Guest Blog: Jean Fullerton and Her Writing Life
Posted by Lizzie Lamb
We are delighted to welcome the lovely Jean Fullerton to our blog today. We put her on the spot and asked her a few questions about her life as a writer.
Tell us all about you
I was born and raised within the sound of Bow Bells in the East End of London and grew in the Jack the Ripper old stomping ground, Wapping and Whitechapel. I’m a District Nurse and have worked in East London for twenty-five years.
My first four novels No Cure for Love, A Glimpse at Happiness, Perhaps Tomorrow and Hold on to Hope were set in Victorian East London and were shortlisted and won various prizes.
Call Nurse Millie, was released in 2013, and All Change for Nurse Millie, a year later. There are also two seasonal novellas, Christmas with Nurse Millie and Easter with Nurse Millie. The third in the series, Fetch Nurse Connie has just been released.
I live with my very own Hero-at-Home, a massive Bernese Mountain Dog called Molly and two cats called Tilley and Fudge.
What is a typical writing day?
I wish I had one! Contrary to popular belief most of us still have day jobs. Mine is teaching nursing at a London University and I squeeze in at least four hours writing in the evening and am often am at my desk until 1 or 2 in the morning.
How does the writing process work for you?
As I weave at least six patients’ stories through Connie’s over-arching story so I plan extensively to help me evenly space Connie’s meeting with her patients, family and her ex-fiancé Charlie. Of course it changes as ideas come to me but it gives me a place to start.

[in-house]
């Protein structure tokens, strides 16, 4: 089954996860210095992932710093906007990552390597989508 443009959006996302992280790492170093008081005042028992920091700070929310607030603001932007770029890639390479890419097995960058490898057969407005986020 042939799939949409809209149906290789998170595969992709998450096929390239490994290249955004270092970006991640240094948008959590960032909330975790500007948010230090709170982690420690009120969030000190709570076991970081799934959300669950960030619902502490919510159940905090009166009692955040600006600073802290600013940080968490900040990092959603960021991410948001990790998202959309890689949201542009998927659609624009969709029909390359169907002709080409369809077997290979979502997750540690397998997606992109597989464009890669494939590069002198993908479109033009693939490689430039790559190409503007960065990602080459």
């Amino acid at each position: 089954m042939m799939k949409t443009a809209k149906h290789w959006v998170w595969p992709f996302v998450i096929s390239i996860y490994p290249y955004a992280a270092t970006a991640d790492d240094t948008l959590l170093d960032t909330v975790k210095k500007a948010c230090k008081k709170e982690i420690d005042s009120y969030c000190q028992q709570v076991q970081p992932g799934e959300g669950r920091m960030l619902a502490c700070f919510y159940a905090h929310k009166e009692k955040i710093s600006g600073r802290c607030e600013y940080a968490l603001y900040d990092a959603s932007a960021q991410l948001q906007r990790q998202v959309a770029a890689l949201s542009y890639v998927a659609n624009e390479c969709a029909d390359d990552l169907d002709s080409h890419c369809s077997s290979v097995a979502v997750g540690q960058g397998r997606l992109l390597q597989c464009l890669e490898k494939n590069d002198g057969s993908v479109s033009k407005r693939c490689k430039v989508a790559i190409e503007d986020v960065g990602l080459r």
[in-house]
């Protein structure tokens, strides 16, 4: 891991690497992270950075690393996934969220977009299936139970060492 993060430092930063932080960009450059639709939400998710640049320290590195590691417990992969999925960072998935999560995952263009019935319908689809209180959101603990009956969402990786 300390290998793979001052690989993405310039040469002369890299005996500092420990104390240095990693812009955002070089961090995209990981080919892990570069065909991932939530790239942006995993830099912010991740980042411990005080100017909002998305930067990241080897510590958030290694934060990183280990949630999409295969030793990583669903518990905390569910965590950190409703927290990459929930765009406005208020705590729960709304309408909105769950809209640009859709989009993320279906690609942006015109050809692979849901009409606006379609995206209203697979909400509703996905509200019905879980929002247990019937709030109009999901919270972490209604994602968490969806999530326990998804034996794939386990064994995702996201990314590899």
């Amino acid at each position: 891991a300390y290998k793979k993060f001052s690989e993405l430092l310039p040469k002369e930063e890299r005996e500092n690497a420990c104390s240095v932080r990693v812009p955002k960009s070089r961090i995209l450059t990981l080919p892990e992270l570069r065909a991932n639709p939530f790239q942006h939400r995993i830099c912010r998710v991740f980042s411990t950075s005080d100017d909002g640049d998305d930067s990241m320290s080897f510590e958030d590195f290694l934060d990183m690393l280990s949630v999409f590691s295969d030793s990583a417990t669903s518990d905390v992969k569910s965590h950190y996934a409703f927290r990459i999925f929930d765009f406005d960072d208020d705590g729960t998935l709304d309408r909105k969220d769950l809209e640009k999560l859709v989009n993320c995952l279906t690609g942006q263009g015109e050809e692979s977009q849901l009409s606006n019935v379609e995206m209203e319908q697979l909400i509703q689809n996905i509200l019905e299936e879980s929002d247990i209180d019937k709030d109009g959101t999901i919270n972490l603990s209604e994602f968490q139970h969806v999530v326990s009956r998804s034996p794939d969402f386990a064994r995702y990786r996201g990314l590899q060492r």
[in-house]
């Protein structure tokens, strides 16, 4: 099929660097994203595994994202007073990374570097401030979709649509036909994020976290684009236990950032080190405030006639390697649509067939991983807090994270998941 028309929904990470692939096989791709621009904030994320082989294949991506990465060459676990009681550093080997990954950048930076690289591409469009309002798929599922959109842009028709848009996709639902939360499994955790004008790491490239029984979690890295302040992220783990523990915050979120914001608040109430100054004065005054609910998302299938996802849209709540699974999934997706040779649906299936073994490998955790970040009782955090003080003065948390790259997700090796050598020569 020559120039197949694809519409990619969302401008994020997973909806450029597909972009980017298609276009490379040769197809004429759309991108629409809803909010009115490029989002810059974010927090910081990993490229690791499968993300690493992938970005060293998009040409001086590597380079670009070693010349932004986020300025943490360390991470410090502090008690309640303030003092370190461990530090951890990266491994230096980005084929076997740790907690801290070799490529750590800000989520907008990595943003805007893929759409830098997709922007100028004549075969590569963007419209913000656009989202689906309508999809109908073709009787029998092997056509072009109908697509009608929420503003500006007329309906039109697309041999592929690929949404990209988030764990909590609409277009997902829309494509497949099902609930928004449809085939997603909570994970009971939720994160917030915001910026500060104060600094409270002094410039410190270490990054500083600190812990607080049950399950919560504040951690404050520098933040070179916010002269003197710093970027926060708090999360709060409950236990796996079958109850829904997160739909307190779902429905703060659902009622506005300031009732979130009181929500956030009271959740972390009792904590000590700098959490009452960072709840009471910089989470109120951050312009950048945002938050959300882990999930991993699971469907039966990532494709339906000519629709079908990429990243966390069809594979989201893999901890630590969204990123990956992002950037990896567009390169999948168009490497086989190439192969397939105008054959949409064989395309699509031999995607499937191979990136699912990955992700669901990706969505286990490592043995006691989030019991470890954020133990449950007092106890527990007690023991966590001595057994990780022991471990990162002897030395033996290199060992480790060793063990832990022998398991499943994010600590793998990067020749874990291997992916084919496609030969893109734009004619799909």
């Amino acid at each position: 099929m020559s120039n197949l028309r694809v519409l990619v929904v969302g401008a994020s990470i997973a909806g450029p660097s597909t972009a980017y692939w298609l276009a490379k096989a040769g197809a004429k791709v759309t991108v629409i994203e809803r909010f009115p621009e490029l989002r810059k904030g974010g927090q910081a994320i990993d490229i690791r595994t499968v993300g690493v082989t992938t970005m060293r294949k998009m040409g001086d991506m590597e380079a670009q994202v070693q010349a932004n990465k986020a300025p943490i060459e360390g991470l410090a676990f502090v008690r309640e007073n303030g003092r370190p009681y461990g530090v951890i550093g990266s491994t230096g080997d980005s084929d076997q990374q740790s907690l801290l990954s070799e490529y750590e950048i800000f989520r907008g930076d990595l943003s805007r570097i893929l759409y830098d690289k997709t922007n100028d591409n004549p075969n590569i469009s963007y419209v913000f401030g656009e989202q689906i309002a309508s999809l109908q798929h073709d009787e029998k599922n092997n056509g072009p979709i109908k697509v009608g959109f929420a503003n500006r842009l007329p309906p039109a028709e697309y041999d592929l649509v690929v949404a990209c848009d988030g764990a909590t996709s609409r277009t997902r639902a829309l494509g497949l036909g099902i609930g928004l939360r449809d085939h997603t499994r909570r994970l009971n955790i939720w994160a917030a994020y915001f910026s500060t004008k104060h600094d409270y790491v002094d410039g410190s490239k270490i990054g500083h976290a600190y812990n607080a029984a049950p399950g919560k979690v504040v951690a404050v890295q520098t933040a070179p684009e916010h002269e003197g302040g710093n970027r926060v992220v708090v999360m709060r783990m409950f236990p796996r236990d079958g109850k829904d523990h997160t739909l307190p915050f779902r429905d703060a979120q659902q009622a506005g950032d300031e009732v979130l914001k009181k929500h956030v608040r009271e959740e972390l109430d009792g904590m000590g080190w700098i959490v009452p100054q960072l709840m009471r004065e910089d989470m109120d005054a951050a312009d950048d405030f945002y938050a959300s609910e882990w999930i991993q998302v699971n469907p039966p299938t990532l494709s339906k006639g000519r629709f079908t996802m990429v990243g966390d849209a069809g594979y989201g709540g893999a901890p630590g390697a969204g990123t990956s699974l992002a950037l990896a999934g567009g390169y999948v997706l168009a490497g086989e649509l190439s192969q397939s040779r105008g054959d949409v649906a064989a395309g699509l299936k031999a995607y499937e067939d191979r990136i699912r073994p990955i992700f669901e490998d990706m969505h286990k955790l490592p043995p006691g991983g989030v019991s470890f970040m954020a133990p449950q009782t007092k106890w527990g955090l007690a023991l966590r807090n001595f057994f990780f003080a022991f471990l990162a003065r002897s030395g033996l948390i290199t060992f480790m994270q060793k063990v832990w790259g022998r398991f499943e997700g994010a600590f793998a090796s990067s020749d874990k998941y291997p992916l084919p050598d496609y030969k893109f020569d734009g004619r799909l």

I do the research as I go and I’m not a fast writer 1500 is a good day and that’s because I worry over every word and shift dialogue around as I go.
Social Networking – a help or a hindrance?
Both. It helps me keep in touch with writer friends and fans but can be very distracting especially when you’re in a knotty bit of the book. I make a rule that I allocate 2 hour block of writing time during which time I will not click onto the internet or emails.
Do you have some advice for fledgling authors?
Just write the story. That’s what keeps readers sitting up to the wee small hours not the writing techniques. That said, and although it might sound contradictory, you do have to perfect the craft and that is hard, very hard. If it weren’t everyone would do it but if you’re in love with storytelling, as I am, that will carry you through the pain.
What are your top five writing tips?
- Learn your craft-plot, pace, structure, characterisation, dialogue.
- Read your chosen genre as this will help with the above.
- Don’t force a character to act out of character.
- Everyone gets stuck on chapter 5 so just keep writing.
- Never, never, never give up.
Who or what has inspired you the most to become a writer?
Bestsellers that were rubbish- we’ve all read them and I’m absolutely not naming names. I thought ‘I must be able to do better than that.’ It’s for readers to decide if I have.
If not a writer – then what?
What I am a nurse and teacher. Despite all the back-breaking hard works, government-driven targets and out-of-touch management nursing is still the most rewarding job in the world.
Tell us a little bit about your love for the East end of London
It’s a bit difficult to explain the affinity I have with the place where I was born. I feel very privileged to have been born in a unique culture The Fullertons arrived in East London in the 1800s while the ‘O Rileys were later amongst the wave of Irish migration triggered by the potato famine. The area became legendary for its Blitz spirit and thanks to popularity of music malls, cinema, war-time radio and early TV the Cockney culture is an integral part of London’s identity.
Someone once said to me that I was lucky to be able to draw on such a rich heritage and they were right.
Tell us about your current book
Fetch Nurse Connie